A movie whose title itself is an exclamation can’t possibly be subtle or measured. Accordingly, Aiyyaa, which variously translates from Marathi into English as “Omigod”, “What just happened?” and “I can’t believe my ears”, is a raucous and rambunctious experience. Marathi playwright and film-maker Sachin Kundalkar’s debut feature in Hindi is a bubbling, and occasionally overflowing, pot of flavours from Marathi farcical theatre, Hindi formula films, spicy Tamil movie songs, the absurdist comedies of Serbian director Emir Kusturica and the campy neo-melodramas of Spanish film-maker Pedro Almodovar.
The 12 October release stars Rani Mukerji as an incurable romantic for whom there is no difference between being asleep (and dreaming of starring in her own private film) or being in a waking state (and imagining her life as one long movie). Meenaxi falls in love with struggling Tamilian artiste Suriya—more precisely, his scent—and then embarks on a fantasy-ridden pursuit that is signposted by parodic song-and-dance sequences.
It’s high-volume, manic and breathless fun but also romantic, erotic and subversive—a complicated enterprise to handle for a film-maker who has earned his stripes with realistic and serious-minded Marathi plays and movies. Kundalkar’s big challenge on the screenplay, which he wrote, was striking the right tonal balance between Meenaxi’s interactions with her potty family and her desire-heavy encounters with Suriya, who is played by Malayali actor Prithviraj. “When we did a rough cut of the film in January, we found it to be too loud and theatrical,” says Kundalkar. “That was because many of the actors are from Marathi theatre, and they were acting for the audience, whereas Rani and Prithviraj were acting for the camera. We have been boiling it down for the past few months from hot milk into a sweet.”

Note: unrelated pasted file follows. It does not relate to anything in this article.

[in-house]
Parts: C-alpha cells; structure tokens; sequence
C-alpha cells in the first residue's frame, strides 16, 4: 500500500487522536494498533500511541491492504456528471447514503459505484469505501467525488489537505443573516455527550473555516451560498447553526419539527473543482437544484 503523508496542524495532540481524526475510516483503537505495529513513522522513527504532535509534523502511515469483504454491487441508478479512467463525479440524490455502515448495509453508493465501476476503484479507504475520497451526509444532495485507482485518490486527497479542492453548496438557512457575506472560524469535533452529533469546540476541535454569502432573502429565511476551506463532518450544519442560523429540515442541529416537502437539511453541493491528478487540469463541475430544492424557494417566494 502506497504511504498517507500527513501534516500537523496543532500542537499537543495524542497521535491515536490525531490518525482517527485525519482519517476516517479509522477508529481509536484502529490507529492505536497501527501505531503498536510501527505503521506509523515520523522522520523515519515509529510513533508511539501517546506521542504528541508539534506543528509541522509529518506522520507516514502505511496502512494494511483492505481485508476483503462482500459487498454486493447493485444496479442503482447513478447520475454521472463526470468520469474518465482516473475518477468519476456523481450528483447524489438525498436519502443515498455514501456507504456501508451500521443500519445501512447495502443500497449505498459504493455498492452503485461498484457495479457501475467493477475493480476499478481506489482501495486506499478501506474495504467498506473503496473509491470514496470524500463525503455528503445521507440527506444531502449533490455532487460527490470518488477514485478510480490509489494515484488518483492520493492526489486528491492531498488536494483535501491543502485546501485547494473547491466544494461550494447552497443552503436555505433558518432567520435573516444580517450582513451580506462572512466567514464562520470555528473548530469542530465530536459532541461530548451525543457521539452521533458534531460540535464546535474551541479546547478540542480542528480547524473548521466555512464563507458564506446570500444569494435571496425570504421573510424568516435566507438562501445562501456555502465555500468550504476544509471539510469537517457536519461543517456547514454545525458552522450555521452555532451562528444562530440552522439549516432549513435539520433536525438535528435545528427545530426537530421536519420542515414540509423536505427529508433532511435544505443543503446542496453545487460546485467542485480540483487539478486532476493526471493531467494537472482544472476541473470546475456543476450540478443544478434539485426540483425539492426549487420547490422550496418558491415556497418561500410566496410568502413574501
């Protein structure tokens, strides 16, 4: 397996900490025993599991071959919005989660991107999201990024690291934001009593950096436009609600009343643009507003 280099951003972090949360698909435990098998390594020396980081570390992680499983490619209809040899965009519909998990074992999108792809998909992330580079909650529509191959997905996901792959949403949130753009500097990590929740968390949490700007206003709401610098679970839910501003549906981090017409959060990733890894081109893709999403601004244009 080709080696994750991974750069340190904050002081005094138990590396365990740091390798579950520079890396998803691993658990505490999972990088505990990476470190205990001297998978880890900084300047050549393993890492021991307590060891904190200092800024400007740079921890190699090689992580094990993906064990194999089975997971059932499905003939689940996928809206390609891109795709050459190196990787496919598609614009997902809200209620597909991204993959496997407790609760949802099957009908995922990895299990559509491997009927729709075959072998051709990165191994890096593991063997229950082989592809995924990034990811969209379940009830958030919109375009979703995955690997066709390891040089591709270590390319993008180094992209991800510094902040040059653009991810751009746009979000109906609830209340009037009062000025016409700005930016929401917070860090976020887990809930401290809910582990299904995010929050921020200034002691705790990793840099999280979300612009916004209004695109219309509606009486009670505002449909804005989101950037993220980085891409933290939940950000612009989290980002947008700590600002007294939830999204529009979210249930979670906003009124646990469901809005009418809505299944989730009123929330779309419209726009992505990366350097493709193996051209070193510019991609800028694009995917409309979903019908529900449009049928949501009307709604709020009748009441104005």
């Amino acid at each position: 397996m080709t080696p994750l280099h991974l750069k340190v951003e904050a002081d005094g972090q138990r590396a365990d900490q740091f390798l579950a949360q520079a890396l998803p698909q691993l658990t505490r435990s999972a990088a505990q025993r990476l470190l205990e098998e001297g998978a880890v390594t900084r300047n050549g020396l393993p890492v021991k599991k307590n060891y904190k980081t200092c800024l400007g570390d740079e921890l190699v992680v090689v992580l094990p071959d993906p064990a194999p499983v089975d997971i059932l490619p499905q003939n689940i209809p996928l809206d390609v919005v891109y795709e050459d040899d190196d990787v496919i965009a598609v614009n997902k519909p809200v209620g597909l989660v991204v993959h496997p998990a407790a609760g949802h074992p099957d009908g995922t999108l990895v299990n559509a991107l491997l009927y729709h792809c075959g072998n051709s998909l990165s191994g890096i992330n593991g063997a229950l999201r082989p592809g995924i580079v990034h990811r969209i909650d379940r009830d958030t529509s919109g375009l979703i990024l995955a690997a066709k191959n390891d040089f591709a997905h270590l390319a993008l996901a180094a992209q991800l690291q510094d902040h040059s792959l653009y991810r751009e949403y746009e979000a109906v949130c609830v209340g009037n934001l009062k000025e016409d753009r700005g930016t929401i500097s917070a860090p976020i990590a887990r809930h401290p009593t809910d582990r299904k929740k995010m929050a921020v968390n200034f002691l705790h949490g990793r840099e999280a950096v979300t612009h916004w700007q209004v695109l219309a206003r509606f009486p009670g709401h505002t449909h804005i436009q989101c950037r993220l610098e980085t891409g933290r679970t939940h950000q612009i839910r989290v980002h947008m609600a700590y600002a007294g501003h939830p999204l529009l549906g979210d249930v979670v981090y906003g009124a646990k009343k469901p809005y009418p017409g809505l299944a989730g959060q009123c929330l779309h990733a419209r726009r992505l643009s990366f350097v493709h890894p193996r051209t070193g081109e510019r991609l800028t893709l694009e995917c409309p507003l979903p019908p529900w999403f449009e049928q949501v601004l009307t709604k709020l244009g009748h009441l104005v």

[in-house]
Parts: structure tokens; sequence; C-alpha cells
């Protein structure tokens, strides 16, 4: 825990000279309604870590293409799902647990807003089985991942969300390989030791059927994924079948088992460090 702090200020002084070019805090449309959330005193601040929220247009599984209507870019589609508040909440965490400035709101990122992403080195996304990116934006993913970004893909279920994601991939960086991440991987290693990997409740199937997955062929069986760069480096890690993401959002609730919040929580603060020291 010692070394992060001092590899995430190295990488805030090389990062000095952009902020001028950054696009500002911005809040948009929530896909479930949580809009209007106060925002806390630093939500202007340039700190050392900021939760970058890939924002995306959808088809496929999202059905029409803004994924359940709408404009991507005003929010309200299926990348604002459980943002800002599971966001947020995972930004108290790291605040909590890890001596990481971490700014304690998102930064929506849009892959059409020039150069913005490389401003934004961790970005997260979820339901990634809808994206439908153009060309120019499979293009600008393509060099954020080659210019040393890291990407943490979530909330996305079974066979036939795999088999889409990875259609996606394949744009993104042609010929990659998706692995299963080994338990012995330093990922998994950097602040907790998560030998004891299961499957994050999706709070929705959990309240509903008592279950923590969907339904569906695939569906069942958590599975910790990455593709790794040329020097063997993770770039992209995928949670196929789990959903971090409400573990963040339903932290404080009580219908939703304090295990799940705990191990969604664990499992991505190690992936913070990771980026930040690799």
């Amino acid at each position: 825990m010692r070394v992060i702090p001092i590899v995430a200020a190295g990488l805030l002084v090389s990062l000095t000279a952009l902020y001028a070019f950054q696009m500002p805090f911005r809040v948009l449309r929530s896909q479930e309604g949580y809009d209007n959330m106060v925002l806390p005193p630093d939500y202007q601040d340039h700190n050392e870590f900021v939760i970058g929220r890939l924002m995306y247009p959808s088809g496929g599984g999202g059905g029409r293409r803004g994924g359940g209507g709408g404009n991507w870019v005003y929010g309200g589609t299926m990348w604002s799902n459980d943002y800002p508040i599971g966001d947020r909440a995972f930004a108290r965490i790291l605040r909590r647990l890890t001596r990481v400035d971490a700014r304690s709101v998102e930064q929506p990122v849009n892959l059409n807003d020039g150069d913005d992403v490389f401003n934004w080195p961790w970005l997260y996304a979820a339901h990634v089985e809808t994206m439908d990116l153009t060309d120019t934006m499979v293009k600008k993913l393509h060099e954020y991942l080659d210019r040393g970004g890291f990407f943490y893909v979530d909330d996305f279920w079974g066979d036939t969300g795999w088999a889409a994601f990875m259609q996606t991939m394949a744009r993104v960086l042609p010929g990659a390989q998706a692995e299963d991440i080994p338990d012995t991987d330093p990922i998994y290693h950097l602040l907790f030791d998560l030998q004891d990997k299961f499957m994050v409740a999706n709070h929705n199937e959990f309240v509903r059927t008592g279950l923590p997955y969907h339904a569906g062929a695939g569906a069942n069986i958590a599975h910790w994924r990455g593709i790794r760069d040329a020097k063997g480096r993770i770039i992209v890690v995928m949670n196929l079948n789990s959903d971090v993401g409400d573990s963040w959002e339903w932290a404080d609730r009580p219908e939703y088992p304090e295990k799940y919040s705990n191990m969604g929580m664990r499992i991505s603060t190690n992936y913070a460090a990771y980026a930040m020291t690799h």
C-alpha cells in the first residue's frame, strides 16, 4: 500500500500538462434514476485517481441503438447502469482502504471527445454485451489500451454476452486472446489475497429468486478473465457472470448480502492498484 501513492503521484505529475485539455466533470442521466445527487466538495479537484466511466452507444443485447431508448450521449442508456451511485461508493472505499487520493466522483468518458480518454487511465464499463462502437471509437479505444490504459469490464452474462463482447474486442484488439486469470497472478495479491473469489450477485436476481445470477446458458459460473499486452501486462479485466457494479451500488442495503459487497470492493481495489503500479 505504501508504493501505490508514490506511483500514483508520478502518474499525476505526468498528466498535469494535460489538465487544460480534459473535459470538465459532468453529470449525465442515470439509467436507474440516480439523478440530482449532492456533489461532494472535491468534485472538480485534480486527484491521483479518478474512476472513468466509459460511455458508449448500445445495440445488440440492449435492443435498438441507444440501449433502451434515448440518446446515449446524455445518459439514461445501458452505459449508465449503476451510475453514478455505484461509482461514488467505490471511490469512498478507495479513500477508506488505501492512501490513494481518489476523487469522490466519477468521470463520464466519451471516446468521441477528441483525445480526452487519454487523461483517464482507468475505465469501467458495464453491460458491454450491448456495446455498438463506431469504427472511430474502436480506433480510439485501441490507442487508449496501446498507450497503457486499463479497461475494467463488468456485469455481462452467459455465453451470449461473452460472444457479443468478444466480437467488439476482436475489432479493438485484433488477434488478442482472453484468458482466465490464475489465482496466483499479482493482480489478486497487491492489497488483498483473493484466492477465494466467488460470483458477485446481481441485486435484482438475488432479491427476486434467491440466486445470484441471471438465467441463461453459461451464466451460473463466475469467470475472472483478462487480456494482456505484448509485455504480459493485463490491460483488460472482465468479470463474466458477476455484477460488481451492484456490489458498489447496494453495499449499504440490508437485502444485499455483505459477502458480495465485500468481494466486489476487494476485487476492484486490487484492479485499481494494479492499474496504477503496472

Apart from Mukerji and Prithviraj, the cast has a galaxy of Marathi talent, including Nirmiti Sawant as Meenaxi’s hysterical mother, playwright and occasional actor Satish Alekar as her father, Amey Wagh as her canine-obsessed brother Nana and Anita Date as her work colleague Maina, who just happens to be (of course) a local version of Lady Gaga. The only sane person in the set-up is Subodh Bhave’s Madhav, the man who could be the suitable boy that Meenaxi actually needs.
Aiyyaa is a Technicolor expansion of one of the episodes in Kundalkar’s Gandha, made three years ago. The 2009 Marathi movie contained three stories linked by the theme of smell. In the first story, Lagnaachya Vayachi Mulgi, a young woman who is being hustled into marriage, gets attracted to a student artist because of the way he smells, which is also the core of Aiyya a’s plot. “We have left that short behind—it was pure, beautiful and quiet,” the 36-year-old director says. “That was a conventional and traditional story—a decorated piece. Aiyyaa is a stance against decoration and symmetry. My word to every department in the production was to break the symmetry. When you do so, middle-class values go away and something else emerges.”
Although Aiyyaa is in Hindi, it’s also his commentary on Maharashtrian society, Kundalkar says. “They can’t even dream big things—they are very happy with what they get during the first half of their lives, and then they sulk for the other half. Meenaxi, however, fights till the last moment.”